• If dust is escaping, turn off the unit and clean or change the filter as recommended by the manufacturer.
    • Try to dislodge the build-up on the filter by moving or shaking the vacuum cleaner, or turning the motor off and on a few times. Build-up on the filters slows down the air flow through the system and reduces dust capture.
    • Use a cyclonic pre-separator to keep the filter clean.

  • Work against the rotation of the blade. The tool must be flat and positioned so that the dust from grinding is blown into the exhaust hose (Figure 3).

  • Change vacuum cleaner bags before they leak, break, or cause too much resistance to air flow. Use appropriate personal protective equipment (PPE) such as a respirator when changing vacuum cleaner bags or filters.

  • Put the vacuum cleaner below the work level to keep dust from falling out of the hose.

image of worker keeping grinder flat and positioned
Figure 2. Keep the tool flat and positioned so that the dust from grinding is blown into the exhaust hose.

When tuckpointing, you need at least 80cfm of airflow upward, and you should maintain close contact between shroud and mortar


When tuckpointing in poorly ventilated areas such as in corners or inside buildings, workers and employers should be aware that there is an increased risk of exposure to high concentrations of hazardous dust. Also, there is the potential for increased exposure to hazardous dust when tuckpointing on surfaces that are in poor condition.

The dust control cited in this report may greatly reduce worker exposure to hazardous dust; however, respirators are still necessary to reduce exposure to crystalline silica below the NIOSH REL of 50µg/m3. It may be possible to use less restrictive respirators since the amount of hazardous dust has been decreased by the control. Exposure monitoring is necessary to determine what type of respirator is needed. Employers should follow the Occupational Safety and Health Administration (OSHA) Respiratory Protection Standard (29 CFR 1910.134) (

Equipment Manufacturers

Equipment manufacturers should consider the recommendations in this report when developing new grinders or controls.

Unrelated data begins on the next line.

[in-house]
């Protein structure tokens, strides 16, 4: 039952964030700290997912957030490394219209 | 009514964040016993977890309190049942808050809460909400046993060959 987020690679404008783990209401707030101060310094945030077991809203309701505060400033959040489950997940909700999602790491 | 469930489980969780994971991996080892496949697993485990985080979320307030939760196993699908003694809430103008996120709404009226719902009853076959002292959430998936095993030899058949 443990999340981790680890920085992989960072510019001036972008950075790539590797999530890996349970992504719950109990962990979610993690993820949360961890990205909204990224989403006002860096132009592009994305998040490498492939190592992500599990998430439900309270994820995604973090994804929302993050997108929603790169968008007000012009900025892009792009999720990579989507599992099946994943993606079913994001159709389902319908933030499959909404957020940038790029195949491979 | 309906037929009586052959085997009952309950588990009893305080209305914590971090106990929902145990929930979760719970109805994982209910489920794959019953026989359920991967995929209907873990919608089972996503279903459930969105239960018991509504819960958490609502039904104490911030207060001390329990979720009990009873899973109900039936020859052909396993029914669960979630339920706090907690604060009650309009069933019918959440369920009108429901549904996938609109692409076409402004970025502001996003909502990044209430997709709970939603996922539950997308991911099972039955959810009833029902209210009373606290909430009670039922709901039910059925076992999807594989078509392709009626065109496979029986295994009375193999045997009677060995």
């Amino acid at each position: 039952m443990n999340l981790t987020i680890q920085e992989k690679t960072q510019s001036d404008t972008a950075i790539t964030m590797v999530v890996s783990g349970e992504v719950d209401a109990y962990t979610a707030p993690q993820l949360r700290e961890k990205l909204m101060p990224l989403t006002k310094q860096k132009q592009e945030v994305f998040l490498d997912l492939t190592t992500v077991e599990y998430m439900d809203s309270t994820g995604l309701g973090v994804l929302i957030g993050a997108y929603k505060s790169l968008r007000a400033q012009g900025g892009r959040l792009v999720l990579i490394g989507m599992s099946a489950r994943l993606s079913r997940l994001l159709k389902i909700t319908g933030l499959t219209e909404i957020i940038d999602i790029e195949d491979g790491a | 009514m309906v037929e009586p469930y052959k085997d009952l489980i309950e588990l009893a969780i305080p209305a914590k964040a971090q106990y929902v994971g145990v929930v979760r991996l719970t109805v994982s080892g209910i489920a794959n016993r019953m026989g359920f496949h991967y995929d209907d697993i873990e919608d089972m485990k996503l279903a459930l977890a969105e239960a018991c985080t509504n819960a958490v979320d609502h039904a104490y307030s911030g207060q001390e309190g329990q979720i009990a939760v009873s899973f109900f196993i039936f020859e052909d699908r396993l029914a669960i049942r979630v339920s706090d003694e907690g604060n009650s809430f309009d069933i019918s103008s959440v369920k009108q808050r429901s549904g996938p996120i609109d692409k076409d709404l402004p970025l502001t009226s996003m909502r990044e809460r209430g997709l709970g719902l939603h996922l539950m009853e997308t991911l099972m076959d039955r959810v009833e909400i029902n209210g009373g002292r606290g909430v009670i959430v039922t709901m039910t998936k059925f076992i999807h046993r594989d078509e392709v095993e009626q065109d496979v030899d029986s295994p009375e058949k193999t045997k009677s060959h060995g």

The principal contributors to this publication were William Heitbrink of the University of Iowa and Scott Collingwood from the University of Utah. John Whalen, under a contract with the U.S. Public Health Service, Division of Federal Occupational Health, served as lead writer/editor.


Collingwood S, Heitbrink WA [2007]. Field evaluation of an engineering control for respirable crystalline silica exposures during mortar removal. J Occup Environ Hyg 4:875–887.

Heitbrink WA, Bennett J [2006]. A numerical and experimental investigation of crystalline silica exposure control during tuck pointing. J Occup Environ Hyg 3:366–378.

Heitbrink WA, Collingwood S [2005]. Protecting tuckpointing workers from silica dust: draft recommendations for a ventilated grinder. Silver Spring, MD: The Center to Protect Workers’ Rights. Available at:].

NIOSH [2002]. NIOSH hazard review: health effects of occupational exposure to respirable crystalline silica. Cincinnati, OH: U.S. Department of Health and Human Services, Public Health Service, Centers for Disease Control and Prevention, National Institute for Occupational Safety and Health, DHHS (NIOSH) Publication No. 2002–129.

Shields C [1999]. Massive respirable silica exposures in tuck pointing (power grinding). Presented at the 1999 American Industrial Hygiene Conference and Exposition, Toronto, Ontario, Canada. Roundtable 246.

For More Information

NIOSH has previously published recommendations to help protect workers from exposure to crystalline silica dust during construction activities.

NIOSH [1996]. NIOSH Alert: request for assistance in preventing silicosis and deaths in construction workers. Cincinnati, OH: U.S. Department of Health and Human Services, Public Health Service, Centers for Disease Control and Prevention, DHHS (NIOSH) Publication No. 96–112.

Additional information about silica hazards and controls is available on the NIOSH Web site at

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September 2008